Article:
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Frequently Asked Questions

Why doesn't your site list athlete X, even though he/she was an Olympian?
At, we only include athletes who actually competed during the Olympics, even if only for a second. That means we do not include alternates, non-starters, non-active team members, etc. Nor do we include competitors in demonstration or exhibition events, although we may add those at a later point in time.
I have an Olympic medal won by my relative, but on your site he/she is not listed as a medalist. Why not?
Actually, there's a good chance the medal won by your relative is not a gold, silver or bronze medal awarded to athletes finishing among the first three, but a participation medal. Such medals have been awarded since the first Olympics to all competitors in the Games. You can check whether your relative's medal is a participation medal at this site.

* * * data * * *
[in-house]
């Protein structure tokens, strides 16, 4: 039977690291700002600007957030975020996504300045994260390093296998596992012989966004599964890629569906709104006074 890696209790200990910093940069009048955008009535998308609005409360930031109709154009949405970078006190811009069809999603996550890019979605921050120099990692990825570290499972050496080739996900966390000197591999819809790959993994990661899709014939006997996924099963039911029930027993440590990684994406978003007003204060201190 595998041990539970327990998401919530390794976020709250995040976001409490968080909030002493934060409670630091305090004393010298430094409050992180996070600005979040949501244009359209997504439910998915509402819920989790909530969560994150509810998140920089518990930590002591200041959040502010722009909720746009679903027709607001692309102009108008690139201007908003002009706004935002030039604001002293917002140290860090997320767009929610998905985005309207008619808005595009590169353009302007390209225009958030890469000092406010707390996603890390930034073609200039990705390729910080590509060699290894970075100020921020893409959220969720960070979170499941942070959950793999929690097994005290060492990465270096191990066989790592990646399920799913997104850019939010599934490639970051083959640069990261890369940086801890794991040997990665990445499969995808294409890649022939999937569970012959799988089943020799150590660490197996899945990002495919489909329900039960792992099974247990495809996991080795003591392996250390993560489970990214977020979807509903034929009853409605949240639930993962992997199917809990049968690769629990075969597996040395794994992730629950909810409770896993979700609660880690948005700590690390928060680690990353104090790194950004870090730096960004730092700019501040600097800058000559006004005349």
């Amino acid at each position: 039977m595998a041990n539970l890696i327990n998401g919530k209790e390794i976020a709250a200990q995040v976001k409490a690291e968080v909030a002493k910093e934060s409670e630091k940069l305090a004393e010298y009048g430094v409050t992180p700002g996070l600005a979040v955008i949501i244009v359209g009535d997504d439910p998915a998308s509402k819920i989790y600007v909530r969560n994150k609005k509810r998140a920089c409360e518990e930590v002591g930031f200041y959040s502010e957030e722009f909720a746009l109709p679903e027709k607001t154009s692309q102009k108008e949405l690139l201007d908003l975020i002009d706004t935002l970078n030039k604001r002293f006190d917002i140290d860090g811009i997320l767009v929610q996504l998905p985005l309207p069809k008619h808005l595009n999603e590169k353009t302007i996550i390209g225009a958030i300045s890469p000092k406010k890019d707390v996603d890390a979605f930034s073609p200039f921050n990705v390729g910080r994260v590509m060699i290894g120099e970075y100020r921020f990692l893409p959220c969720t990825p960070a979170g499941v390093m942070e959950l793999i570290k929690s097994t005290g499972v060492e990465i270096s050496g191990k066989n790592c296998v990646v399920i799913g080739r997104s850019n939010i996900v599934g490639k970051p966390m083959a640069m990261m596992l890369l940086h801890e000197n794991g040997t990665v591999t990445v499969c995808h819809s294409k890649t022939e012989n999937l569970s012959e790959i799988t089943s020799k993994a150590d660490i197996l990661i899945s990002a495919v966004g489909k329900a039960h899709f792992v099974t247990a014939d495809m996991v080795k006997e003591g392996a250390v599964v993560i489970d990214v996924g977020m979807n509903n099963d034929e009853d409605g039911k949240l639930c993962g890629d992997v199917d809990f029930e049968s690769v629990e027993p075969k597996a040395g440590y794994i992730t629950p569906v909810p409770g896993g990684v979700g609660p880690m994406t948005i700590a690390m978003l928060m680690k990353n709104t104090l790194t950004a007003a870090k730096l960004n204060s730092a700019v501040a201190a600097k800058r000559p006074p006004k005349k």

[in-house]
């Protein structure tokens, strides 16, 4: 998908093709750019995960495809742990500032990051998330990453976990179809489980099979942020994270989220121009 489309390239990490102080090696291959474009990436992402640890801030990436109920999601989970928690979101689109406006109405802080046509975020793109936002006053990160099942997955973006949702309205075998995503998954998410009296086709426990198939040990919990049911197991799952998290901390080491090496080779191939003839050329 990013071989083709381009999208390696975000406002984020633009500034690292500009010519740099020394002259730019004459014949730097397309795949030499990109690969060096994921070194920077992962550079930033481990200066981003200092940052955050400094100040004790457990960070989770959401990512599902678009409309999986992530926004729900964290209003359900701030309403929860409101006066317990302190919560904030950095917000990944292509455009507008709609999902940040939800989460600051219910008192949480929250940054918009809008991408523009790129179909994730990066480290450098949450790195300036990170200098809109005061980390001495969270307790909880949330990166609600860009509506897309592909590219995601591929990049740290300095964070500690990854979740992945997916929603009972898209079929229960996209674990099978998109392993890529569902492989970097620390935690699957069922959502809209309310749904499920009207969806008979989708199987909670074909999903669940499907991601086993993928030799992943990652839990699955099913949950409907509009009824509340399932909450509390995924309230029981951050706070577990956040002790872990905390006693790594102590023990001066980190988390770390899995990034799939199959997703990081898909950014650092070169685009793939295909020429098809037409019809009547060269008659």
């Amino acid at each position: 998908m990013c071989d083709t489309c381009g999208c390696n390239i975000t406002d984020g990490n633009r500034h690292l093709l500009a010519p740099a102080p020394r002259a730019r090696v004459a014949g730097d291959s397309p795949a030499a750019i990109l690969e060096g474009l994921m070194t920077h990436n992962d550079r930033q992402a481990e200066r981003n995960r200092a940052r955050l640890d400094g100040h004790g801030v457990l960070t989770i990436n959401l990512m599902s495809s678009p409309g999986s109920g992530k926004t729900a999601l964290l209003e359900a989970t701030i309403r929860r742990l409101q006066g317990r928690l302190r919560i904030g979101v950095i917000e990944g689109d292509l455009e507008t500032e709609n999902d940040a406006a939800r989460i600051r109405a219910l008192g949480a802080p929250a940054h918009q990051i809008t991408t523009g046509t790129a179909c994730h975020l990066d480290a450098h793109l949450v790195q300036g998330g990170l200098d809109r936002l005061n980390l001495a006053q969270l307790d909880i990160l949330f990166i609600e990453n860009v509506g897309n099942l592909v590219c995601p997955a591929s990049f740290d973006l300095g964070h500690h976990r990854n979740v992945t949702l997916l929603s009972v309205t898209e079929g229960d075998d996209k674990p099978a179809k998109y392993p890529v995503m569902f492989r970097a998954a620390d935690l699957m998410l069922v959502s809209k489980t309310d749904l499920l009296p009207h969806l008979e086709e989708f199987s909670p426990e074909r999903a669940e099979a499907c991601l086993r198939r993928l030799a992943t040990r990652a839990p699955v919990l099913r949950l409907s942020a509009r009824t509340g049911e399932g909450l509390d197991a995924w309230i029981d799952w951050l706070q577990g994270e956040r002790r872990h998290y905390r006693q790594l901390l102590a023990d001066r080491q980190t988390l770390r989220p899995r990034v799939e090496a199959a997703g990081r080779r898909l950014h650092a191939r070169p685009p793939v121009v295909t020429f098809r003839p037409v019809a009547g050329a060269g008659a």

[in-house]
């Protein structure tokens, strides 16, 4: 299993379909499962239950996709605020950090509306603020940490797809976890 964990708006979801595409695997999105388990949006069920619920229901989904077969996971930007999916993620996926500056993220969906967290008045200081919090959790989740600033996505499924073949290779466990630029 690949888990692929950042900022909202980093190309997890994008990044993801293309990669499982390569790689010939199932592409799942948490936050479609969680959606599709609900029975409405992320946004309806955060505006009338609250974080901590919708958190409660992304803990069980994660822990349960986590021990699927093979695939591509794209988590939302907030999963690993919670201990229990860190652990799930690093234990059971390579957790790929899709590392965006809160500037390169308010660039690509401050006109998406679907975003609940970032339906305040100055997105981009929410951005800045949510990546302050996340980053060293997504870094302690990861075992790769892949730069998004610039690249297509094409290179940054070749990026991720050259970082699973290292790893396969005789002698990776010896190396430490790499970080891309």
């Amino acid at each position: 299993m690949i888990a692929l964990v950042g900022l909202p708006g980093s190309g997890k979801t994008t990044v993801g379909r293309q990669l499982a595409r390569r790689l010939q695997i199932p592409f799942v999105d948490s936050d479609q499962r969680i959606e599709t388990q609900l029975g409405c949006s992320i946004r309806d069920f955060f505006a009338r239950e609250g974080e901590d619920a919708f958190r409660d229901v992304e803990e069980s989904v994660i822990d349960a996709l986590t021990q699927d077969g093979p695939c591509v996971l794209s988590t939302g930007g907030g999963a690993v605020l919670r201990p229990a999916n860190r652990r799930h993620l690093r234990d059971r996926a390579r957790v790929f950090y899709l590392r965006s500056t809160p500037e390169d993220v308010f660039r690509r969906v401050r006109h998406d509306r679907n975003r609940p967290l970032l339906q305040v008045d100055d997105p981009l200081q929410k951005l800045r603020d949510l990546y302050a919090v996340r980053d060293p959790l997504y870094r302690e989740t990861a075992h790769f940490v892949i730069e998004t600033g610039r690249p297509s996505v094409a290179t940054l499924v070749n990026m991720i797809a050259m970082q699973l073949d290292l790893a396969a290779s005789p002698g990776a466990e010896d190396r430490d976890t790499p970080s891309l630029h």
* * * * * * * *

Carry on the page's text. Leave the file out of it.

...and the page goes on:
Why do you say that an athlete was born in country A when he was really born in country B?
You are probably correct. However, at, we have decided to list all places of birth (and death) by the name and country they currently have. Because of the sheer volume of athletes (more than 110,000) and the large number of border changes over the past 150 years, we have found it impossible to track down the correct nation and name for each athlete. That means that, for example, a German wrestler born in Danzig will be listed as being born in Gdansk, Poland, and a Soviet weightlifter born in Leningrad is given a birth place of St. Petersburg, Russia. We know this is not historically accurate, but it is the best we can do. We hope you understand.